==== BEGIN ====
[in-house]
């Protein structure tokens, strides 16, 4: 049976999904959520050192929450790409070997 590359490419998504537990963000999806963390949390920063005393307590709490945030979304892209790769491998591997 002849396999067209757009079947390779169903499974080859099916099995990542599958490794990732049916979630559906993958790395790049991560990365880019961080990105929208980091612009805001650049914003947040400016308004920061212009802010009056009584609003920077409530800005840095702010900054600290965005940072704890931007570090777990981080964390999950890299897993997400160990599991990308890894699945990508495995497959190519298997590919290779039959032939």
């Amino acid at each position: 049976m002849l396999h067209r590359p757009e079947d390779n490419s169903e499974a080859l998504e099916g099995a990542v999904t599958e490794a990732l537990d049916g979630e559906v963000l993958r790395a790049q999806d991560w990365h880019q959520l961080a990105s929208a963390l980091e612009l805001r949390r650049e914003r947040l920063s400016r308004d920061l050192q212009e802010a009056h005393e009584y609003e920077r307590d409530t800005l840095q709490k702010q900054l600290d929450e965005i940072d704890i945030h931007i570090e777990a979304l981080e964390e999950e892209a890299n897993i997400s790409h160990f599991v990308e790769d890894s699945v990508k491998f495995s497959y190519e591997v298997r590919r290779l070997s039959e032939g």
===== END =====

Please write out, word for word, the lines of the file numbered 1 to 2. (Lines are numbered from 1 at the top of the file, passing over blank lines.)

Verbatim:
[in-house]
């Protein structure tokens, strides 16, 4: 049976999904959520050192929450790409070997 590359490419998504537990963000999806963390949390920063005393307590709490945030979304892209790769491998591997 002849396999067209757009079947390779169903499974080859099916099995990542599958490794990732049916979630559906993958790395790049991560990365880019961080990105929208980091612009805001650049914003947040400016308004920061212009802010009056009584609003920077409530800005840095702010900054600290965005940072704890931007570090777990981080964390999950890299897993997400160990599991990308890894699945990508495995497959190519298997590919290779039959032939």